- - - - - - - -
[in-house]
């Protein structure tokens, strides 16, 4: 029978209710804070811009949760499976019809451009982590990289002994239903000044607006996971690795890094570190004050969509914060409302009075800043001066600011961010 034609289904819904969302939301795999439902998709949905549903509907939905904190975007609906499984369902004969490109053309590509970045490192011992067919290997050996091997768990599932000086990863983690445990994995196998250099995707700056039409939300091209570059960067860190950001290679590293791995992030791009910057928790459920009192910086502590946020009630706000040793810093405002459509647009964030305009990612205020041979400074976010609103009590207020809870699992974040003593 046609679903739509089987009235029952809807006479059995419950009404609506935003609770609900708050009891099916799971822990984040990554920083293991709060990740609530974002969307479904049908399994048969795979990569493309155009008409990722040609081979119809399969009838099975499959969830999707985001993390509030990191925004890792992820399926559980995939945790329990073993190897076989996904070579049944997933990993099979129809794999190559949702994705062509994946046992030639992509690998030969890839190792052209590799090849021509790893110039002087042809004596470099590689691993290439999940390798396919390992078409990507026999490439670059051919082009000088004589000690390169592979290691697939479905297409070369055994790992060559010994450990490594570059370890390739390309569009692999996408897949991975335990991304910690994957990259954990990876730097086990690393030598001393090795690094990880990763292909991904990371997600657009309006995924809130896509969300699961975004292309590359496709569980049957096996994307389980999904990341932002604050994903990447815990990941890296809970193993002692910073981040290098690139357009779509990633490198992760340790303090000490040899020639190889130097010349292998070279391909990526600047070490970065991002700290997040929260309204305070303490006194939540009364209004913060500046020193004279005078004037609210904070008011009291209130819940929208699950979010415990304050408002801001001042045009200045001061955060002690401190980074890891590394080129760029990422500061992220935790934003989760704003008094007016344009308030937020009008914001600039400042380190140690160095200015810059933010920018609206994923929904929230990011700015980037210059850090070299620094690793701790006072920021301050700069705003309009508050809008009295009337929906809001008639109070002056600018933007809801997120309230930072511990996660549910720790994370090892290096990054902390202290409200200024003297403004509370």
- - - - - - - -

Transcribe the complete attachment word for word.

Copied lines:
[in-house]
């Protein structure tokens, strides 16, 4: 029978209710804070811009949760499976019809451009982590990289002994239903000044607006996971690795890094570190004050969509914060409302009075800043001066600011961010 034609289904819904969302939301795999439902998709949905549903509907939905904190975007609906499984369902004969490109053309590509970045490192011992067919290997050996091997768990599932000086990863983690445990994995196998250099995707700056039409939300091209570059960067860190950001290679590293791995992030791009910057928790459920009192910086502590946020009630706000040793810093405002459509647009964030305009990612205020041979400074976010609103009590207020809870699992974040003593 046609679903739509089987009235029952809807006479059995419950009404609506935003609770609900708050009891099916799971822990984040990554920083293991709060990740609530974002969307479904049908399994048969795979990569493309155009008409990722040609081979119809399969009838099975499959969830999707985001993390509030990191925004890792992820399926559980995939945790329990073993190897076989996904070579049944997933990993099979129809794999190559949702994705062509994946046992030639992509690998030969890839190792052209590799090849021509790893110039002087042809004596470099590689691993290439999940390798396919390992078409990507026999490439670059051919082009000088004589000690390169592979290691697939479905297409070369055994790992060559010994450990490594570059370890390739390309569009692999996408897949991975335990991304910690994957990259954990990876730097086990690393030598001393090795690094990880990763292909991904990371997600657009309006995924809130896509969300699961975004292309590359496709569980049957096996994307389980999904990341932002604050994903990447815990990941890296809970193993002692910073981040290098690139357009779509990633490198992760340790303090000490040899020639190889130097010349292998070279391909990526600047070490970065991002700290997040929260309204305070303490006194939540009364209004913060500046020193004279005078004037609210904070008011009291209130819940929208699950979010415990304050408002801001001042045009200045001061955060002690401190980074890891590394080129760029990422500061992220935790934003989760704003008094007016344009308030937020009008914001600039400042380190140690160095200015810059933010920018609206994923929904929230990011700015980037210059850090070299620094690793701790006072920021301050700069705003309009508050809008009295009337929906809001008639109070002056600018933007809801997120309230930072511990996660549910720790994370090892290096990054902390202290409200200024003297403004509370």